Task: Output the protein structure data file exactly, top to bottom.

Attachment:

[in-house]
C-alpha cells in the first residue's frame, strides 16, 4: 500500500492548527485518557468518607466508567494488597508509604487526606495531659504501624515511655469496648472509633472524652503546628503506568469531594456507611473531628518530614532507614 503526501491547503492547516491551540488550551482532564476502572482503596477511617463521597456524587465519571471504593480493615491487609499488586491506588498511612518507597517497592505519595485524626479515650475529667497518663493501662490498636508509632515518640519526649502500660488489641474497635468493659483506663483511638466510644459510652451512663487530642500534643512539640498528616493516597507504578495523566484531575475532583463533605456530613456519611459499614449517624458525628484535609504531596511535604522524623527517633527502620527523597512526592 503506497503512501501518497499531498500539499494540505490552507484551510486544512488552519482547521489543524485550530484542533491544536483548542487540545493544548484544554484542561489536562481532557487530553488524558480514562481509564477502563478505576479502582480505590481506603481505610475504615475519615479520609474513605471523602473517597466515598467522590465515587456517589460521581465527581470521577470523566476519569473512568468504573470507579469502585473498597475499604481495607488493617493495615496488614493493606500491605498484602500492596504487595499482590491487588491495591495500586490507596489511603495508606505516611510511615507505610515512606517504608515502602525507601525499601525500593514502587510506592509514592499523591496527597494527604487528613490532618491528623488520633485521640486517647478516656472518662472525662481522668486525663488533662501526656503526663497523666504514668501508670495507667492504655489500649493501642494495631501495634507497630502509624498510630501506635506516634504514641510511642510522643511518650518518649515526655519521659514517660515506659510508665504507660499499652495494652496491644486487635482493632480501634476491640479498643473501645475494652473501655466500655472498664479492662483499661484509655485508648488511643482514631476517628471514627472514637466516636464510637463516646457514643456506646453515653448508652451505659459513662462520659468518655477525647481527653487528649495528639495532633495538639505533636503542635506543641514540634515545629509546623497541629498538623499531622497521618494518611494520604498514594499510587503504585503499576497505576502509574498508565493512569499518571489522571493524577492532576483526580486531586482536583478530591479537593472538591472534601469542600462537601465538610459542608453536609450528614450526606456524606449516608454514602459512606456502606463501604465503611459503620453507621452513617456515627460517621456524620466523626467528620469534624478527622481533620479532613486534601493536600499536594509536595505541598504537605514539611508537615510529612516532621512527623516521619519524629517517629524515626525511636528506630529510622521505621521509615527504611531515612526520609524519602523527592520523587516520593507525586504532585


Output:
[in-house]
C-alpha cells in the first residue's frame, strides 16, 4: 500500500492548527485518557468518607466508567494488597508509604487526606495531659504501624515511655469496648472509633472524652503546628503506568469531594456507611473531628518530614532507614 503526501491547503492547516491551540488550551482532564476502572482503596477511617463521597456524587465519571471504593480493615491487609499488586491506588498511612518507597517497592505519595485524626479515650475529667497518663493501662490498636508509632515518640519526649502500660488489641474497635468493659483506663483511638466510644459510652451512663487530642500534643512539640498528616493516597507504578495523566484531575475532583463533605456530613456519611459499614449517624458525628484535609504531596511535604522524623527517633527502620527523597512526592 503506497503512501501518497499531498500539499494540505490552507484551510486544512488552519482547521489543524485550530484542533491544536483548542487540545493544548484544554484542561489536562481532557487530553488524558480514562481509564477502563478505576479502582480505590481506603481505610475504615475519615479520609474513605471523602473517597466515598467522590465515587456517589460521581465527581470521577470523566476519569473512568468504573470507579469502585473498597475499604481495607488493617493495615496488614493493606500491605498484602500492596504487595499482590491487588491495591495500586490507596489511603495508606505516611510511615507505610515512606517504608515502602525507601525499601525500593514502587510506592509514592499523591496527597494527604487528613490532618491528623488520633485521640486517647478516656472518662472525662481522668486525663488533662501526656503526663497523666504514668501508670495507667492504655489500649493501642494495631501495634507497630502509624498510630501506635506516634504514641510511642510522643511518650518518649515526655519521659514517660515506659510508665504507660499499652495494652496491644486487635482493632480501634476491640479498643473501645475494652473501655466500655472498664479492662483499661484509655485508648488511643482514631476517628471514627472514637466516636464510637463516646457514643456506646453515653448508652451505659459513662462520659468518655477525647481527653487528649495528639495532633495538639505533636503542635506543641514540634515545629509546623497541629498538623499531622497521618494518611494520604498514594499510587503504585503499576497505576502509574498508565493512569499518571489522571493524577492532576483526580486531586482536583478530591479537593472538591472534601469542600462537601465538610459542608453536609450528614450526606456524606449516608454514602459512606456502606463501604465503611459503620453507621452513617456515627460517621456524620466523626467528620469534624478527622481533620479532613486534601493536600499536594509536595505541598504537605514539611508537615510529612516532621512527623516521619519524629517517629524515626525511636528506630529510622521505621521509615527504611531515612526520609524519602523527592520523587516520593507525586504532585